102-year-old clock could be stopped in Tasmania because noise is driving tourists awayBreaking News
A Tasmanian city that attracts more than 100,000 Brits each year is planning to stop its 102-year-old clock from chiming at night, because the noise has been driving tourists away.
Hoteliers and some councillors in Launceston, one of Australia's oldest cities, want the clock silenced between 11pm and 6am. They say the chimes – which can be heard across the city – are leaving a "bad taste" with tourists, many of whom stay in a cluster of hotels and serviced apartments around the clock tower.
Launceston, which has a population of 100,000, is the second-biggest city in Tasmania and a popular gateway to the island's wineries and walking trails. It attracts more than half a million visitors a year, including more than 100,000 from Britain.
The clock, installed in 1909 above the General Post Office, is a recognisable feature of the city's skyline – and soundscape. The 3.5 tonne clock, which has five bells, was bought to mark the city's centenary by a group of locals who raised £1,050 to import it from the English firm Gillett and Johnston Ltd...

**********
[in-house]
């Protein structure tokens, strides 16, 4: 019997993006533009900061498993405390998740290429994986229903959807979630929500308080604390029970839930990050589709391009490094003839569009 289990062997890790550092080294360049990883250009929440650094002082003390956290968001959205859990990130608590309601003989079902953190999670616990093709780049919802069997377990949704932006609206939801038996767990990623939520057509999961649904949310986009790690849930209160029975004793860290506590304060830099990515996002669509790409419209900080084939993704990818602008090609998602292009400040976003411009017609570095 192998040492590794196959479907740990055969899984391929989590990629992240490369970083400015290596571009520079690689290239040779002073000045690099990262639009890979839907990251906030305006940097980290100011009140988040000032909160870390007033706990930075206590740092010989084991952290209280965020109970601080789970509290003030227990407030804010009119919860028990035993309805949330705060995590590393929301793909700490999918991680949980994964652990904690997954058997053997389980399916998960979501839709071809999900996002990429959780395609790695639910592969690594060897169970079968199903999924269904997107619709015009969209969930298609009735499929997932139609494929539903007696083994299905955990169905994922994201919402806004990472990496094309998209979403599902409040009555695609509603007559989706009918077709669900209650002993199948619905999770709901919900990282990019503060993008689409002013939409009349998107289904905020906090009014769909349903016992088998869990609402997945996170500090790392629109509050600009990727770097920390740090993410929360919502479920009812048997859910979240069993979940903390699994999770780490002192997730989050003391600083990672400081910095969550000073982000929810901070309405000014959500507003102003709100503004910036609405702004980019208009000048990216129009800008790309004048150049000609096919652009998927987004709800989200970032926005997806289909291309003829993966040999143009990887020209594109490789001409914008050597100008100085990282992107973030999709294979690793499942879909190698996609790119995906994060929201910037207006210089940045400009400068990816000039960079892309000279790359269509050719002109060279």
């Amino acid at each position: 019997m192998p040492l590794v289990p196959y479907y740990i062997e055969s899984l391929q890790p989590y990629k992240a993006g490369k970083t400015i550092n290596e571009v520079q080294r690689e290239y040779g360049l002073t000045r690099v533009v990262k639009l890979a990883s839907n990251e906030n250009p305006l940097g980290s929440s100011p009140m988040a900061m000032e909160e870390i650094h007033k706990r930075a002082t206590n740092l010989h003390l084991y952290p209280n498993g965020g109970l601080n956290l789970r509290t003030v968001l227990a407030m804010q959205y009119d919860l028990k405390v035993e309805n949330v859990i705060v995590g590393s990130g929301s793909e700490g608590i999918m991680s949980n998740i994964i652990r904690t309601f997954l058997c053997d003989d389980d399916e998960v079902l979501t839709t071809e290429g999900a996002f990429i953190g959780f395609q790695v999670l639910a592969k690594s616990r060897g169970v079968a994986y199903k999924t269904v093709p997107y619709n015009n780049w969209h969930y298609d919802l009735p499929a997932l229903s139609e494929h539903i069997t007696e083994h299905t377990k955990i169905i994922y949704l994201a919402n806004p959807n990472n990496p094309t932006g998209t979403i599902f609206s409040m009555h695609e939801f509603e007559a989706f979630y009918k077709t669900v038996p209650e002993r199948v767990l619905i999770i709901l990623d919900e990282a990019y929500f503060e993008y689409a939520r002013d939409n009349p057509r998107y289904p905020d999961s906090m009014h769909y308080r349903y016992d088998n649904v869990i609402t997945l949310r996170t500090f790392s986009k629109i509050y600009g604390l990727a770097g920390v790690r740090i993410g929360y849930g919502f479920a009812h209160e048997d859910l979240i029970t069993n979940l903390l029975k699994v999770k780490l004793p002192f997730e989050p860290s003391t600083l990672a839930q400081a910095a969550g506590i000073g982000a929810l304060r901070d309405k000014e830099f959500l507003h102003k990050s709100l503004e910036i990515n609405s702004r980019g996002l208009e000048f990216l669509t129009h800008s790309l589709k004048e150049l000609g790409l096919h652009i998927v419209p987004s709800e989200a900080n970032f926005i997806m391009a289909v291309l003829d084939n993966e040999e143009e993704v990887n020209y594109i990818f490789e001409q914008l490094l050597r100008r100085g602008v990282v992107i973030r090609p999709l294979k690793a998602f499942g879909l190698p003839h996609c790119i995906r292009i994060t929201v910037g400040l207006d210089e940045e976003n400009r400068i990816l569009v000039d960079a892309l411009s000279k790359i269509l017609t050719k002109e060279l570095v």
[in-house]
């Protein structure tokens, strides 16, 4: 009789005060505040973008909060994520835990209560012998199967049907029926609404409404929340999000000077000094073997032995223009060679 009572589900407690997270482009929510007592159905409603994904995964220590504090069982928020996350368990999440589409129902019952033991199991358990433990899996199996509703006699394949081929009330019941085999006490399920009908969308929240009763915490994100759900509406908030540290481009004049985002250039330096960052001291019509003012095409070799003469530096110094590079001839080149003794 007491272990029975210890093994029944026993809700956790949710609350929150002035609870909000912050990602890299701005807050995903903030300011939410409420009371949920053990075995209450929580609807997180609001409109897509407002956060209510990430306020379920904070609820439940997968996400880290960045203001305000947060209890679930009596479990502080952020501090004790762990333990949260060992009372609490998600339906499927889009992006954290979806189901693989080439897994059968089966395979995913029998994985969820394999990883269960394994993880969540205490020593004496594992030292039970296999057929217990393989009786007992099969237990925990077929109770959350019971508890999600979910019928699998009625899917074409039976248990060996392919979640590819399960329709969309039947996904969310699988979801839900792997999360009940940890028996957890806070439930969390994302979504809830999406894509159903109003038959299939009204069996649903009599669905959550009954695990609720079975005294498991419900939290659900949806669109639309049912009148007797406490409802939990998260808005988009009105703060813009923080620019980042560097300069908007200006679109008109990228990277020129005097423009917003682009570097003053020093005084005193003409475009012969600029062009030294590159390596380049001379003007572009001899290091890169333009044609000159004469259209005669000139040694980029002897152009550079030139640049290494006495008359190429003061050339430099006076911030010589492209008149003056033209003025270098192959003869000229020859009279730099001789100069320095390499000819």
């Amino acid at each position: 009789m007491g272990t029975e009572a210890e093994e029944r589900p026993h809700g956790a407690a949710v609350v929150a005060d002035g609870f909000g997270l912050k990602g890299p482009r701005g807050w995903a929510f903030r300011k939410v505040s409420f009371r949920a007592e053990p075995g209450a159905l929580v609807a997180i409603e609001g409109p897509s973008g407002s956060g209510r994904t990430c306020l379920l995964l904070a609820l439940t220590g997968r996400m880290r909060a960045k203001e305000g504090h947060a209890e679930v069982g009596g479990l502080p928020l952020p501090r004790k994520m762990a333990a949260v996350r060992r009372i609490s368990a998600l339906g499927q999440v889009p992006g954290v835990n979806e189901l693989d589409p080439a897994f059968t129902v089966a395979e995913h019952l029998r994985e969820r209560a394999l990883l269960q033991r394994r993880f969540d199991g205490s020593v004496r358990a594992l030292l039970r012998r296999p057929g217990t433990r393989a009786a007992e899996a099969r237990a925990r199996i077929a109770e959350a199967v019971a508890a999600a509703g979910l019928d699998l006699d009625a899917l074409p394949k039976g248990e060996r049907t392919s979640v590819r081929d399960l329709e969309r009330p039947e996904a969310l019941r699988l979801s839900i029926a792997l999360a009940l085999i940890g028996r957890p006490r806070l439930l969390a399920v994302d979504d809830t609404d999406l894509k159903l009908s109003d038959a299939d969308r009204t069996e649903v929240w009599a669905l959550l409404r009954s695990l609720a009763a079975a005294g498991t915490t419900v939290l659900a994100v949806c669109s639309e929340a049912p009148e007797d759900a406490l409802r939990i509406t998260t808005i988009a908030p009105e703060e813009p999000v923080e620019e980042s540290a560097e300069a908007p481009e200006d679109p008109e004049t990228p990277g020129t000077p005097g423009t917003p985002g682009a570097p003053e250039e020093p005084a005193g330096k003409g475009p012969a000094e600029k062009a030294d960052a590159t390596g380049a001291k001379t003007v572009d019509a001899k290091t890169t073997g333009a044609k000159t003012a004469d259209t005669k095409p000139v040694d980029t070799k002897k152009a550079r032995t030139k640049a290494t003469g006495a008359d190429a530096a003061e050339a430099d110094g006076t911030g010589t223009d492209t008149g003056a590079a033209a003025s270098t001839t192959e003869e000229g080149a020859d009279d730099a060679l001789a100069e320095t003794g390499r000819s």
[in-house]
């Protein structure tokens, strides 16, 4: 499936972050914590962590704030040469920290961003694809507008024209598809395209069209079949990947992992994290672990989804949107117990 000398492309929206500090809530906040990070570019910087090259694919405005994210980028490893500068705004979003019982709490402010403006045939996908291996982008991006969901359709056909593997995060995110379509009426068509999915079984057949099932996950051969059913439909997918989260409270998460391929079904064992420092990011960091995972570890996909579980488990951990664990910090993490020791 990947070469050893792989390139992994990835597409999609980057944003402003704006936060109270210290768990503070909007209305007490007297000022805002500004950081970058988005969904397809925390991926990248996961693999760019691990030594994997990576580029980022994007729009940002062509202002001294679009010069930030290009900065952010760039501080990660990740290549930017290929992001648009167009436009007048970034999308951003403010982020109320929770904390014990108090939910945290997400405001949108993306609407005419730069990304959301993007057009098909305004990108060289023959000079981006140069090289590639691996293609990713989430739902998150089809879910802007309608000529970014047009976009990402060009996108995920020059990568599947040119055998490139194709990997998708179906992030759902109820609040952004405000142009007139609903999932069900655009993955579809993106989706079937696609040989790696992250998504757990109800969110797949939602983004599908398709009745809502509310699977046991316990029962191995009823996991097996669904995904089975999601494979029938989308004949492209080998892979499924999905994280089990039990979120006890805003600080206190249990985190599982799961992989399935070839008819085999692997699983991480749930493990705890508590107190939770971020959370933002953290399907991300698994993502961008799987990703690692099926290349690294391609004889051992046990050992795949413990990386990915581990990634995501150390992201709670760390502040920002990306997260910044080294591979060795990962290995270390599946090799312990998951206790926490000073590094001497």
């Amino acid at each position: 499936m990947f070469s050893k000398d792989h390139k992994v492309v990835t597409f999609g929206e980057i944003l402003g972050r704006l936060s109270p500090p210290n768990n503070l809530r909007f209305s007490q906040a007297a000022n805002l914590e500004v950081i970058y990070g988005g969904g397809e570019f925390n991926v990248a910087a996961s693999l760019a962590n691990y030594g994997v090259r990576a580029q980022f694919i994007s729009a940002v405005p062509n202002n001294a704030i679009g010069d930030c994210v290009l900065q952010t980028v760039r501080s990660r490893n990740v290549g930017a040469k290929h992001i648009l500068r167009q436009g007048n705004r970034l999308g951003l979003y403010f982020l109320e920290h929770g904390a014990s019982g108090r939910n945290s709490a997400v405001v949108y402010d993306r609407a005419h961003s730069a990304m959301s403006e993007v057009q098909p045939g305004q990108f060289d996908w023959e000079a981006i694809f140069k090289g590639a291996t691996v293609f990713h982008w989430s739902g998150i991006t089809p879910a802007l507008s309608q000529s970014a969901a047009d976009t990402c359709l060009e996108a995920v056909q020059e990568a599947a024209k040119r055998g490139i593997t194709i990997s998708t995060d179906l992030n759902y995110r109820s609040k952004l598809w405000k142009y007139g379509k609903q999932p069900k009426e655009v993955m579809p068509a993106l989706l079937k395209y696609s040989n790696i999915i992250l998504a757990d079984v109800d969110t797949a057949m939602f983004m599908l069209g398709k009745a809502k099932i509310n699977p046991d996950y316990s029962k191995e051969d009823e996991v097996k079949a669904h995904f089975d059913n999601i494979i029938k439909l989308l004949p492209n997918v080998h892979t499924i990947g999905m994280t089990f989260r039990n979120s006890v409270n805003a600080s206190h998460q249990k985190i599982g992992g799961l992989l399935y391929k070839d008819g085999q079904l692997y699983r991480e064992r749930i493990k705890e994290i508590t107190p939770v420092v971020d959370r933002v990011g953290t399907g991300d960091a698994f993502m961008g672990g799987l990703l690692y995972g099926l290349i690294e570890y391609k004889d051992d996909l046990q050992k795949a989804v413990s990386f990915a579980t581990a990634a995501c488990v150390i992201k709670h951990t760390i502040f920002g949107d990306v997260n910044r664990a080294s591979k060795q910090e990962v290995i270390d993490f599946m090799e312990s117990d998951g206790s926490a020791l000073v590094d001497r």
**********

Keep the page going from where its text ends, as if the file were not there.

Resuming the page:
comments powered by Disqus
- Rise of Donald Trump Tracks Growing Debate Over Global Fascism
- Tales of African-American History Found in DNA
- History Celebrates New Show Roots With Project to Digitize Post-Slavery Documents
- In 1453, this Ottoman sultan ended Christian rule in Constantinople. But was he a good Muslim?
- Abraham Lincoln's Emancipation Proclamation among documents sold for $6.2m in New York
- History Relevance Campaign meets at the Smithsonian
- Bernard Lewis Turns 100
- David Lowenthal, author of "The Past Is a Foreign Country,” says it’s folly to scratch the names of slaveholders off buildings
- Jean Edward Smith, biographer of FDR and Ike, has a new biography coming out … of George W. Bush
- Flora Fraser, biographer of George and Martha Washington, wins $50,000 George Washington Prize